The parties also agreed to expand the country's use of renewable energies, with a goal of a 55 to 60 percent share of all energy coming from clean sources by 2030. The conservatives had pled for 50 to 55 percent, whereas the Social Democrats had wanted 75 percent. Government investments in new wind parks as well as conventional power plants will be based on that target.
Deliberately Vague Wording
All sides also agreed to review the possibility of levying an annual toll charge for foreign drivers who use German autobahns -- a highly controversial provision that had been one of the CSU's key demands. The language has been left deliberately muddled in the contract and it is uncertain whether it will ultimately be implemented.
In another important concession, the conservatives have agreed to the Social Democrats' demand that children born in Germany to immigrant parents be permitted to have dual citizenship. Under current German law, these children, largely of Turkish descent, are forced to choose one when they turn 23. The SPD failed, however, to push through the right to dual citizenship for other groups.
On another hot-button issue, that of same-sex marriage, neither party prevailed over the other. They agreed merely to "swiftly" implement a recent ruling by the country's Constitutional Court that allows the partner of a gay parent who has adopted to also adopt that child. It was the first in a series of rulings in Germany many believe will ultimately lead to equal marriage rights for both heterosexual and same-sex couples. But the contract didn't go further, stating merely, "We will work towards ending existing discrimination against same-sex life partnerships and people on the basis of their sexual orientation in all areas of society."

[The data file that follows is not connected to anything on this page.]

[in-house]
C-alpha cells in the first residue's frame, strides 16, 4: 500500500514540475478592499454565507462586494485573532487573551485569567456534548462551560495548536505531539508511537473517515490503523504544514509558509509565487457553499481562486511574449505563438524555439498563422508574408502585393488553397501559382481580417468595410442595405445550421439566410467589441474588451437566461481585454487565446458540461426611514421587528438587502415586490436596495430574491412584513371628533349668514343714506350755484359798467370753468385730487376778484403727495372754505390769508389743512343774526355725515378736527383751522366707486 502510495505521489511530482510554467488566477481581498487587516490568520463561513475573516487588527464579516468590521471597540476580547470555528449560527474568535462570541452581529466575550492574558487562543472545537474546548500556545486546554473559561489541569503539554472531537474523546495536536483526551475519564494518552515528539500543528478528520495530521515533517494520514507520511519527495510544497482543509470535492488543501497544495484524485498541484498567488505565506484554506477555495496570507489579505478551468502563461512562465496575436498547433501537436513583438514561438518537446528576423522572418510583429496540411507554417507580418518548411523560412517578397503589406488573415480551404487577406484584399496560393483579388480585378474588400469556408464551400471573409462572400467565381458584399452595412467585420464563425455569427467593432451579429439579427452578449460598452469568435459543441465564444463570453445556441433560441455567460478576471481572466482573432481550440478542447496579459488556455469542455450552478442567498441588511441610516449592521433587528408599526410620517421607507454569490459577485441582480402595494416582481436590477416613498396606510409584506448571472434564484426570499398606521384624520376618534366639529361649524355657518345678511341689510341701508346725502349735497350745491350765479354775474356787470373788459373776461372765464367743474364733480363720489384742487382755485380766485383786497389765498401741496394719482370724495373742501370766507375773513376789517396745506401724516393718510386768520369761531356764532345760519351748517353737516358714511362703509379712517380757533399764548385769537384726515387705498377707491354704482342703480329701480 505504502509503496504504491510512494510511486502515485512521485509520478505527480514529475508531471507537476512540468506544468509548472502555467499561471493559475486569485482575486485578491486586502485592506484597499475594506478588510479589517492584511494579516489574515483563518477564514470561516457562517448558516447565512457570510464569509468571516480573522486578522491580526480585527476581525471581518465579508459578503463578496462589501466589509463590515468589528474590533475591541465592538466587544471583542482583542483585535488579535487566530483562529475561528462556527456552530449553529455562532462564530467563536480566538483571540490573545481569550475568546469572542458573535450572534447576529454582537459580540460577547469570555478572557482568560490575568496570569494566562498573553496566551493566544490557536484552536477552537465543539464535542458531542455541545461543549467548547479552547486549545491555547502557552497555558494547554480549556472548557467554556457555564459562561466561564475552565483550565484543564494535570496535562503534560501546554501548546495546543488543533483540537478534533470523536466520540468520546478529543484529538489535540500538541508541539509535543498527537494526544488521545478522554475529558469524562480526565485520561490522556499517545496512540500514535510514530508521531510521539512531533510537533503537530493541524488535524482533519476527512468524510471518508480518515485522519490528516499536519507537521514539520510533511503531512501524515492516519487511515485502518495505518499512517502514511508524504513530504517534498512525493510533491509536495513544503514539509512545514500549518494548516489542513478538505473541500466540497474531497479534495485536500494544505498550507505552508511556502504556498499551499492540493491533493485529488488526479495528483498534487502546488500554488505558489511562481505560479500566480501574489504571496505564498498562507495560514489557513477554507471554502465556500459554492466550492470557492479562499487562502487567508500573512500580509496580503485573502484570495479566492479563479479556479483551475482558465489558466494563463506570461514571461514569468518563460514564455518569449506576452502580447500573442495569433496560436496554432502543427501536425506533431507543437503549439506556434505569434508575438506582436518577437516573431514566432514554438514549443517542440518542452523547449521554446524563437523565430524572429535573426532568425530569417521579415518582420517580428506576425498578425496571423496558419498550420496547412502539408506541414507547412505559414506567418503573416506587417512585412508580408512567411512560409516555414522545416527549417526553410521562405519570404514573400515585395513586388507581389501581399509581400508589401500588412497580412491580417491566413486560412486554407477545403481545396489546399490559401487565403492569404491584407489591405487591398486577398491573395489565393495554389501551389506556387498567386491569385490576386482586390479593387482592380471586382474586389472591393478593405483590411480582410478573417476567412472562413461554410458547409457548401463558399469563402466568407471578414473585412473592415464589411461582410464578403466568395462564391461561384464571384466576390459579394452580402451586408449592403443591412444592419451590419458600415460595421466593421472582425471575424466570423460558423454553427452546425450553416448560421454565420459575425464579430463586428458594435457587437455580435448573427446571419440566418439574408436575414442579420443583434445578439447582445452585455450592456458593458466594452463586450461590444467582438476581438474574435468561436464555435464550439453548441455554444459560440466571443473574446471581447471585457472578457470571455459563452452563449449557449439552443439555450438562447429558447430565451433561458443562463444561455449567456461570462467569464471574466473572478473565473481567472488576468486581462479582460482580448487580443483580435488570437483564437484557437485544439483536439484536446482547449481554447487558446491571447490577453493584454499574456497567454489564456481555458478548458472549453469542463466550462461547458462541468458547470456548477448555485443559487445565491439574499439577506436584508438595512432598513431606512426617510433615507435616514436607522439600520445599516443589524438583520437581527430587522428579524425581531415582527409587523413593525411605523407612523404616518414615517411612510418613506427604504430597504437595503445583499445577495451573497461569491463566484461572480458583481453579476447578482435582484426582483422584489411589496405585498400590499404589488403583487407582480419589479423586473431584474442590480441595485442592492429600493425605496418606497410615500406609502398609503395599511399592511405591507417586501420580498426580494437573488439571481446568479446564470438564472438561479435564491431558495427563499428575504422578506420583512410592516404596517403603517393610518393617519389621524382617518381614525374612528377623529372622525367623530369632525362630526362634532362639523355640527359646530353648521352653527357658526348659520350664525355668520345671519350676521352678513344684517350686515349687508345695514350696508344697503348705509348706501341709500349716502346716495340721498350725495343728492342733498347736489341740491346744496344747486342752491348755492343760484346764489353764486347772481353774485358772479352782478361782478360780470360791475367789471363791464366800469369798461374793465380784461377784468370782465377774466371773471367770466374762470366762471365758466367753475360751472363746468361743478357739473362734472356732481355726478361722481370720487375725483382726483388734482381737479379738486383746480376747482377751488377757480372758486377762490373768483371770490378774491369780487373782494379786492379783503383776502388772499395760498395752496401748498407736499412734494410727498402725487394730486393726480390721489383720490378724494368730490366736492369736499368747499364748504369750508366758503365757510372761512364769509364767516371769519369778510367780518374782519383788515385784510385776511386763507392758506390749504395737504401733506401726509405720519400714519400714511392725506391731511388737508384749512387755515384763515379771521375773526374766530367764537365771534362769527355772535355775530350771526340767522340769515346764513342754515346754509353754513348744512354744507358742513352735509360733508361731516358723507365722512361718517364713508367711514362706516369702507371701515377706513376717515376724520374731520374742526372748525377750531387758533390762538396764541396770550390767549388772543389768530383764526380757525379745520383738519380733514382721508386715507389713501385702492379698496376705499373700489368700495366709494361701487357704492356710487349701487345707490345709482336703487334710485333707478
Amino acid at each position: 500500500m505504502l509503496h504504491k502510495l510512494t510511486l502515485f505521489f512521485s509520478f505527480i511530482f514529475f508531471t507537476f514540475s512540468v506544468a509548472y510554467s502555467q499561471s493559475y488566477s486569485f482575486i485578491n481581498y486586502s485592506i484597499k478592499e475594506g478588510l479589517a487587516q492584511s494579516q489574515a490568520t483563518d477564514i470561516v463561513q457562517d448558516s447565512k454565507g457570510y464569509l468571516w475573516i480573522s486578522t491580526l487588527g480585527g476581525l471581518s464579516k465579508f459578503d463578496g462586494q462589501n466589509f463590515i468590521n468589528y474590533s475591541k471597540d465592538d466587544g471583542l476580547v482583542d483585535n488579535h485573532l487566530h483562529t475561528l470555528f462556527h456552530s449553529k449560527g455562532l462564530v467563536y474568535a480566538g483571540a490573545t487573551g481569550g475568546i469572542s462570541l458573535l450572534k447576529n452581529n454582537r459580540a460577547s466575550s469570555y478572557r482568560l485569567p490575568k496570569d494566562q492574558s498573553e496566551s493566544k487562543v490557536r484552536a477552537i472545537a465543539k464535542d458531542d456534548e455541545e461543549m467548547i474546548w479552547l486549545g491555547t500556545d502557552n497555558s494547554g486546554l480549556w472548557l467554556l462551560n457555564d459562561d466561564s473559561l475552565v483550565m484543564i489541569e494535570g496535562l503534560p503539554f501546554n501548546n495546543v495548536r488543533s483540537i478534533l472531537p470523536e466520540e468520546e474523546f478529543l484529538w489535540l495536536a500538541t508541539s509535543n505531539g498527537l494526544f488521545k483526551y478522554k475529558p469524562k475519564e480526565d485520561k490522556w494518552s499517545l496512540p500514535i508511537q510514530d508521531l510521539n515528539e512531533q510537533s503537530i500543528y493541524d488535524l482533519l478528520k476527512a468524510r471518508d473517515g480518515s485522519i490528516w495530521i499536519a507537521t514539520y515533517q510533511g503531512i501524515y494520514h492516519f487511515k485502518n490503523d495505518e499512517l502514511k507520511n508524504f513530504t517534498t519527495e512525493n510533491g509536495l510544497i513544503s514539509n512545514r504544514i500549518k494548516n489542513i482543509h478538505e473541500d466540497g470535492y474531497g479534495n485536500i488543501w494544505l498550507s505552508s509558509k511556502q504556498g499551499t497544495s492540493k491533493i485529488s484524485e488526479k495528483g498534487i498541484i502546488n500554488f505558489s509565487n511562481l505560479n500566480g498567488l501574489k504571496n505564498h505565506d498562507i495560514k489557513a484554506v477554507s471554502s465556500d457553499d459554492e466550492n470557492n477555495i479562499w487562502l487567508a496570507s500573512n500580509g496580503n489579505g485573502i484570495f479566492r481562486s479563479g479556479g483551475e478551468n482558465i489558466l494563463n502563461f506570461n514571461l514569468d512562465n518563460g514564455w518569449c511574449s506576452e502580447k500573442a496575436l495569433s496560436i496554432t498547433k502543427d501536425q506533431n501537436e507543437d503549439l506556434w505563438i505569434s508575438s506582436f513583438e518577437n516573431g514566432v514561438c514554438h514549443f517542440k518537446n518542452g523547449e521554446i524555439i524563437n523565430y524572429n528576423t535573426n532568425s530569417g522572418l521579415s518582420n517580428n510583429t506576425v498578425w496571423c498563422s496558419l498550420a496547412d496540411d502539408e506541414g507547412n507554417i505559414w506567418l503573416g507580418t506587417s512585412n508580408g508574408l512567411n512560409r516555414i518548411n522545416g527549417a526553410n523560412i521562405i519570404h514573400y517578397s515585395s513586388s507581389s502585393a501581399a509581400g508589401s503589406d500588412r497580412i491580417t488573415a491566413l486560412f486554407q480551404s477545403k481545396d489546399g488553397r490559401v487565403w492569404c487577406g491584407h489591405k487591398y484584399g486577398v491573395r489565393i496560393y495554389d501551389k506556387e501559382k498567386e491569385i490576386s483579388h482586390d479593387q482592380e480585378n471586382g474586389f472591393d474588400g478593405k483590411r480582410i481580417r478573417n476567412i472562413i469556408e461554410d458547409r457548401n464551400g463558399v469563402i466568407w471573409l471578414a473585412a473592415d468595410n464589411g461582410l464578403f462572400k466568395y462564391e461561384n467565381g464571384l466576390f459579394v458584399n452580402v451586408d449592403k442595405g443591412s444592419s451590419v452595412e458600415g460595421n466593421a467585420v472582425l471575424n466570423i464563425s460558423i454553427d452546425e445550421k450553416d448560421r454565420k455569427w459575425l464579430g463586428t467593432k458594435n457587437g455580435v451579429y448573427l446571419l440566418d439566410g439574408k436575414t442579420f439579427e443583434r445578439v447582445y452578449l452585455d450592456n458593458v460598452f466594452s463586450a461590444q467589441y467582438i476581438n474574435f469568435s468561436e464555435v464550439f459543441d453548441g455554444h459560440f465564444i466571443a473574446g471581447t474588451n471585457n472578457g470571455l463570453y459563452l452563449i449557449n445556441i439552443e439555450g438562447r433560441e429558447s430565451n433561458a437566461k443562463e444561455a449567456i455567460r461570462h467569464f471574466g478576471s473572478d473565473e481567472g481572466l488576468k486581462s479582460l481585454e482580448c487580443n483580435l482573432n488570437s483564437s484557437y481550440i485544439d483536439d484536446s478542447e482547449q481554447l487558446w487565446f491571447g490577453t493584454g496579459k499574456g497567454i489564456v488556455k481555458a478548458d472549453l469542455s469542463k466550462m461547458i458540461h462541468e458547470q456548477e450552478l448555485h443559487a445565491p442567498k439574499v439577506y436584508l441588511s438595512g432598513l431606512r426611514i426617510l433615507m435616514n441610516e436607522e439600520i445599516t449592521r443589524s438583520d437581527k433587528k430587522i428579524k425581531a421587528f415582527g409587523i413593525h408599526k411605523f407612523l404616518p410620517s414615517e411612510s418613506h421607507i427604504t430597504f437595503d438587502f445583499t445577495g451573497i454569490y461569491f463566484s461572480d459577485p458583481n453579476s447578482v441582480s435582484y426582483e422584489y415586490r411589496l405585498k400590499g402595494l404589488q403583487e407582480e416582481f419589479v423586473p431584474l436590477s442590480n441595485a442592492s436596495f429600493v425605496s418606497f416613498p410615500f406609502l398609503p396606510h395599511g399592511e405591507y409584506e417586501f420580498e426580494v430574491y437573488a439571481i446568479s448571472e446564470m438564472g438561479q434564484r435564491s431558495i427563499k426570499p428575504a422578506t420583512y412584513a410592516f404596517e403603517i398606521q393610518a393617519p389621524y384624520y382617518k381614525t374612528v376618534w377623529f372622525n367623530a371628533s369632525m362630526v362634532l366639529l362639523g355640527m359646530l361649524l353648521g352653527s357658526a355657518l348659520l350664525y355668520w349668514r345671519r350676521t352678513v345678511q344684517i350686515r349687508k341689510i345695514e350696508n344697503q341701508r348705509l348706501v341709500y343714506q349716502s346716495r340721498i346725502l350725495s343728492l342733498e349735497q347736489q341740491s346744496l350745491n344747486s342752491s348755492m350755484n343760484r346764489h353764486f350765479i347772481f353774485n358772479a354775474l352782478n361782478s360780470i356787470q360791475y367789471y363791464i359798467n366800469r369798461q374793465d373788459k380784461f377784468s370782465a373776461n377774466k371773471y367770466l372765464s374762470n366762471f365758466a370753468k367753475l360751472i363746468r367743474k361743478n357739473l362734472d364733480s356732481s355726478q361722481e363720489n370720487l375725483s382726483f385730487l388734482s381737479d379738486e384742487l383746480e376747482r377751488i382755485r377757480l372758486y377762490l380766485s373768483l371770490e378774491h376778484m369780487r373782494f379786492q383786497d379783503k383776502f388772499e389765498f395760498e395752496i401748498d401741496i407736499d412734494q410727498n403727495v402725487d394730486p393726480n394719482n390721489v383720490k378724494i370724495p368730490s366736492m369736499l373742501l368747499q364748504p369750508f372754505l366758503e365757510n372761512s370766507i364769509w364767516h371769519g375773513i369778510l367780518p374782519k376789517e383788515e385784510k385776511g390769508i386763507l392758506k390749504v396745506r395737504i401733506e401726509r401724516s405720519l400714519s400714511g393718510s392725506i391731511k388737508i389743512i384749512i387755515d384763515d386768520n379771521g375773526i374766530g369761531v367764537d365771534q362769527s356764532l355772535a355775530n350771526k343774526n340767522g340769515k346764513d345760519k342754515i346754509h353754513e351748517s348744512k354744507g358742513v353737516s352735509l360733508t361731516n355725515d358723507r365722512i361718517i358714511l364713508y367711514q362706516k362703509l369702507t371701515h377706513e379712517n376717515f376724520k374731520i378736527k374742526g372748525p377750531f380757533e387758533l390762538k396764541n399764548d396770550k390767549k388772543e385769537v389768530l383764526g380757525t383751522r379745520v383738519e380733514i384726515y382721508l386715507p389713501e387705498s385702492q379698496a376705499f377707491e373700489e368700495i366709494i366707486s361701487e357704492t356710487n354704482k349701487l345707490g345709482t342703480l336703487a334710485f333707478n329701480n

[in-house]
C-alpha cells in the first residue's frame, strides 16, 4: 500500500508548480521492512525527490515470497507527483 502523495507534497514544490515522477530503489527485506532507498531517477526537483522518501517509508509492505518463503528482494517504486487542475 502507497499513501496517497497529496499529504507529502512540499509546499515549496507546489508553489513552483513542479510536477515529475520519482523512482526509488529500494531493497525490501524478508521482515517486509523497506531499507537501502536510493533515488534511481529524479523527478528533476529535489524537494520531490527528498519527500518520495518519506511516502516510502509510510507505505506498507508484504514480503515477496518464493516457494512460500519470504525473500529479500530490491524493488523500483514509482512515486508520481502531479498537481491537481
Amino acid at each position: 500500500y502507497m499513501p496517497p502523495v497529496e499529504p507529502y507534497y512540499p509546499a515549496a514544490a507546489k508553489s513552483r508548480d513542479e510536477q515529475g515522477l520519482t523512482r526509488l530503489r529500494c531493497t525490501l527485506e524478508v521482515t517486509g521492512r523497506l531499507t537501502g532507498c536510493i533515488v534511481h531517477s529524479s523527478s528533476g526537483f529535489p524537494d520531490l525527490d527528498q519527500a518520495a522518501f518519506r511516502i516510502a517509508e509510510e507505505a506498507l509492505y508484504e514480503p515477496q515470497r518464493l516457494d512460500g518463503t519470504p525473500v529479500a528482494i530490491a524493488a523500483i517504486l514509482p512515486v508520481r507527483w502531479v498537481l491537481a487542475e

SPD Vote Begins Dec. 6
In terms of the structure of the new government, the Social Democrats are expected to receive six cabinet posts, Merkel's CDU will get six minister posts and the CSU three.
The next step comes on Dec. 6, when members of the SPD party base are to vote on the coalition contract. Results are expected by Dec. 14. If everything goes according to plan, Merkel could then be elected as the next chancellor on Dec. 17. If the SPD rejects the contract, however, Merkel may be forced to negotiate a government with the Greens.
dsl -- with wires